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BIRDSONG, Presiding Judge.
Drug violation. Mitchell Superior Court. Before Judge Chason.
Ben Thomas appeals his conviction for the sale of cocaine. He alleges that the trial court erred by denying his motion to disclose the identity of a confidential informant and by limiting the scope of his cross-examination of a police officer. He also asserts that the evidence presented at his trial is insufficient to sustain the verdict. Held:
1. Although Thomas contends that he was entitled to know the identity of a confidential informant because the confidential informant was allegedly the only person other than the appellant and the undercover officer who witnessed the transaction, the transcript shows that three other witnesses testified no such sale was made. Thus, the informant was not " 'the only witness in a position to amplify or contradict the testimony' of the appellant and the police officer." Moore v. State, 187 Ga. App. 387, 391 (370 SE2d 511). Therefore, neither disclosure of the informant's identity nor a Moore in-camera hearing was required. See Ponder v. State, 191 Ga. App. 346, 347 (381 SE2d 534).
2. Thomas also asserts that the trial court erred by limiting his cross-examination of a sheriff's investigator about the investigator's knowledge of charges pending against the confidential informant. See OCGA 24-9-64. Although the trial court had ordered the prosecution to reveal any deals with the informant, and the transcript shows that the investigator had testified there was no deal, Thomas sought to cross-examine the investigator about why the informant was "trying to make a drug deal" because that information would go "to the motive for doing what he was doing and his reliability and that sort of thing." After considering this argument, the trial court found the testimony Thomas sought would not be relevant: "I can't follow the connection here." As the sheriff's investigator had previously testified there was no deal with the informant, the information sought had no relevance to the issues in the trial (see OCGA 24-2-1 and 24-2-2). Further, there was nothing to indicate that the investigator was competent to testify about the informant's subjective motivation for assisting the police. More significantly, however, the admissibility of this evidence lies within the discretion of the trial judge, and as there is no evidence that he abused his discretion in this case, we find no error. Butler v. State, 173 Ga. App. 168 (325 SE2d 835); Lewis v. State, 158 Ga. App. 586 (281 SE2d 331).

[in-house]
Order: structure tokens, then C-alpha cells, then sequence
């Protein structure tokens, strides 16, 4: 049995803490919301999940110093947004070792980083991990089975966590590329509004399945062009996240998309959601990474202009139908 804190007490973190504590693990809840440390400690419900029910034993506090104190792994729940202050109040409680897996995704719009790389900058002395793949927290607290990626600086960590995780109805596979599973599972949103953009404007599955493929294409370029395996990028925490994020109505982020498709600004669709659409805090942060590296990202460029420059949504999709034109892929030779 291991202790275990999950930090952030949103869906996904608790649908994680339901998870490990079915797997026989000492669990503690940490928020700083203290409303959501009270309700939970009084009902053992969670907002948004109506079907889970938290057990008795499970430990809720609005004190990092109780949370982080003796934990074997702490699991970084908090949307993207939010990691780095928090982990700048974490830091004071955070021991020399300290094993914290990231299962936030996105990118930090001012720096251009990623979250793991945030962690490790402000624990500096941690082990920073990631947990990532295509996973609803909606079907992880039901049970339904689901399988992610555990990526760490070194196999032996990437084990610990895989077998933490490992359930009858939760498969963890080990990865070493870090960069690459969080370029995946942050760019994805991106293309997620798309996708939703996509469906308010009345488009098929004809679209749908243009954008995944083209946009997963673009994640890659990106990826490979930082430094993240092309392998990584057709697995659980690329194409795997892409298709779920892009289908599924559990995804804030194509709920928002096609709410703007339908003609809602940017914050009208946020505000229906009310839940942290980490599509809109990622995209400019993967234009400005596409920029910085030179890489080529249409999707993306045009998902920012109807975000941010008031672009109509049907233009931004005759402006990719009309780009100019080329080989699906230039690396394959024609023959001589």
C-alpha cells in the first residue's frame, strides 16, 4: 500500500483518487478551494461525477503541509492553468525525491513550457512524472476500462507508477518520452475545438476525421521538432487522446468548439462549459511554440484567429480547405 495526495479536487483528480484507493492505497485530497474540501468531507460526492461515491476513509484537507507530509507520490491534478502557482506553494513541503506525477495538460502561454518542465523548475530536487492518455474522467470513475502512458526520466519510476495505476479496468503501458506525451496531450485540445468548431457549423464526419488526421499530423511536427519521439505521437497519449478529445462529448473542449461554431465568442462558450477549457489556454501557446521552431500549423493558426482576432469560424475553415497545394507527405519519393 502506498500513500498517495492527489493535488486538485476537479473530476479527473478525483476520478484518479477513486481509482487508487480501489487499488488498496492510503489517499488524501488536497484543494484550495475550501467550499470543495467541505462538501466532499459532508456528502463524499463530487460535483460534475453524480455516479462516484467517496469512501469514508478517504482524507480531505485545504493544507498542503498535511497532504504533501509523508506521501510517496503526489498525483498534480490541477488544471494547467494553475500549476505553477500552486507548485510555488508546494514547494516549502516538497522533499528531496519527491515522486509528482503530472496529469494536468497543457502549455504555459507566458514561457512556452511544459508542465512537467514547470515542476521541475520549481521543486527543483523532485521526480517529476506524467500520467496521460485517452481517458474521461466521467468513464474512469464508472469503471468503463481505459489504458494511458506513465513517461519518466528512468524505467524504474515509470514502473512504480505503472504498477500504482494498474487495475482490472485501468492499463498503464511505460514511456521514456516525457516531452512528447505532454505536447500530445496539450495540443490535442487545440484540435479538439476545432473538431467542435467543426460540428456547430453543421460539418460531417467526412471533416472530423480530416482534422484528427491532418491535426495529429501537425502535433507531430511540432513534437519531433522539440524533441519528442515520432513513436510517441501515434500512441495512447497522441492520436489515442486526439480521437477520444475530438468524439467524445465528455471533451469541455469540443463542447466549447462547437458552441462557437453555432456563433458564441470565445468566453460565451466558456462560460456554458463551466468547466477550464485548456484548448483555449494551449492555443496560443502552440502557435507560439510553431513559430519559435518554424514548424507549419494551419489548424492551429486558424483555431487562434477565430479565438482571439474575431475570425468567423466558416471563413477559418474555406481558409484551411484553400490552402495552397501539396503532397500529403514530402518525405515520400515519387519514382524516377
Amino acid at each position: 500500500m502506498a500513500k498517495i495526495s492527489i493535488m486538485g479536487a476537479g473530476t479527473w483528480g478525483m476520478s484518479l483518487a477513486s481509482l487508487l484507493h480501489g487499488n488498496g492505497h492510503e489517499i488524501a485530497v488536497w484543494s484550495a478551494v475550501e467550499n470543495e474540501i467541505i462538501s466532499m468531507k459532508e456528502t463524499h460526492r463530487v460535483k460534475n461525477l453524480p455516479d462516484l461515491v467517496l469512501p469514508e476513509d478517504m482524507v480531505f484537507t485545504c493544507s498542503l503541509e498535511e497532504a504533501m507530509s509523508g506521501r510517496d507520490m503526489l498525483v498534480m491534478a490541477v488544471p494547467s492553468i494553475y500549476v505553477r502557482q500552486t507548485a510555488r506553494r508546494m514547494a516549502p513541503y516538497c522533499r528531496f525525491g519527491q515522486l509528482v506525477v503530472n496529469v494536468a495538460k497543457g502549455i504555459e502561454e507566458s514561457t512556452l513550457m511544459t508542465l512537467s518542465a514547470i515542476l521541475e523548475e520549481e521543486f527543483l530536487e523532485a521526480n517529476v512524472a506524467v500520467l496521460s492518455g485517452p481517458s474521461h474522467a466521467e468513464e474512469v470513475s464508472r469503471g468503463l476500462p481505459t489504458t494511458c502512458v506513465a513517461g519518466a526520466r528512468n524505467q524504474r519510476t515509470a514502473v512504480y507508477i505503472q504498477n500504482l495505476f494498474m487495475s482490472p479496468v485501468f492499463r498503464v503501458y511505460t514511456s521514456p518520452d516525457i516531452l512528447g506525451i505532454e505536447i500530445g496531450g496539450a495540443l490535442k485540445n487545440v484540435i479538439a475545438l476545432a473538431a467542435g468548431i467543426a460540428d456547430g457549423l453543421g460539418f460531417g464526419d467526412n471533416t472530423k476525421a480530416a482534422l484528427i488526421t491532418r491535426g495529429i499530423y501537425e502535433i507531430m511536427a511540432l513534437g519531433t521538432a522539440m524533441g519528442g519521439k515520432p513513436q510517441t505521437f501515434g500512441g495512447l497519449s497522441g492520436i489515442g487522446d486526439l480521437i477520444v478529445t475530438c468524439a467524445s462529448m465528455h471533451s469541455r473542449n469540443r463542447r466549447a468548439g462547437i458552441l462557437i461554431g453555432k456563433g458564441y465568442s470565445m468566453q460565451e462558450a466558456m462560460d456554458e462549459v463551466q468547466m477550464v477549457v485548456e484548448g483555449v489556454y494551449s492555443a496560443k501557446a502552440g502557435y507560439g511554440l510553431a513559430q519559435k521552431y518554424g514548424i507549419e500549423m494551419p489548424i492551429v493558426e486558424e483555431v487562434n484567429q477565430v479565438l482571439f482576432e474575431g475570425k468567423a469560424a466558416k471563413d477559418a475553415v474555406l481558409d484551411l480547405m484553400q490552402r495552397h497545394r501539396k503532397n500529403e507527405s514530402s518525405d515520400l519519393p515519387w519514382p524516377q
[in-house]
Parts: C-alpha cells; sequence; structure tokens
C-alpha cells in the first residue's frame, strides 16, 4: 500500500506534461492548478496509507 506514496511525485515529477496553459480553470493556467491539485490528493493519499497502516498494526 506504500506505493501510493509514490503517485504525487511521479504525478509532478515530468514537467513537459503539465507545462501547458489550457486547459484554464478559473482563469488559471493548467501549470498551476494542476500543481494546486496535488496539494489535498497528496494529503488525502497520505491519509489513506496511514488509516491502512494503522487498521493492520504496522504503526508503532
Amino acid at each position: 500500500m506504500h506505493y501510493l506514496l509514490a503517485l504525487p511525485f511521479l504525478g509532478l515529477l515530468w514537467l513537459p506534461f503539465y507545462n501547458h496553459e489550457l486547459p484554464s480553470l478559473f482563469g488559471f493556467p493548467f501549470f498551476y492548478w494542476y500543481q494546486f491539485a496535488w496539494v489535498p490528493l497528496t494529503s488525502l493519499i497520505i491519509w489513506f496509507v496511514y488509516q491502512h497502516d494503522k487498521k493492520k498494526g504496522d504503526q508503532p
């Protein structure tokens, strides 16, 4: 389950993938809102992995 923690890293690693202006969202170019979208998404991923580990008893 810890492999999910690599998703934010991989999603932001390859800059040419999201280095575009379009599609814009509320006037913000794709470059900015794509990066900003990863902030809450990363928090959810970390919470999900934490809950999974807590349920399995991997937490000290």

3. Thomas' last enumeration of error asserts that the evidence presented at trial fails to meet the standards established in Jackson v. Virginia, 443 U. S. 307 (99 SC 2781, 61 LE2d 560), because the testimony of three witnesses supported his contention that he did not sell cocaine to the undercover officer. We disagree. At this stage of the proceedings the presumption of innocence no longer prevails, the jury has decided the credibility of the witnesses, and it has been convinced beyond a reasonable doubt of the appellant's guilt. Further, appellate courts review the evidence only to determine if there was evidence sufficient to authorize the factfinder to return the verdict of guilty. Powers v. State, 150 Ga. App. 25 (256 SE2d 637). As there was direct testimony from the undercover officer that Thomas sold him a substance which was later identified as cocaine by another witness, the evidence is sufficient. Consideration of the transcript in a light most favorable to the jury's verdict, "reveals ample evidence from which any rational trier of fact could conclude that [Thomas] was guilty of [the sale of cocaine] as charged." Jackson v. Virginia, supra; Baggett v. State, 257 Ga. 735, 736 (363 SE2d 257).
J. Brown Moseley, District Attorney, Ronald S. Smith, Assistant District Attorney, for appellee.
Michael L. Bankston, for appellant.
Thursday May 21 10:27 EDT

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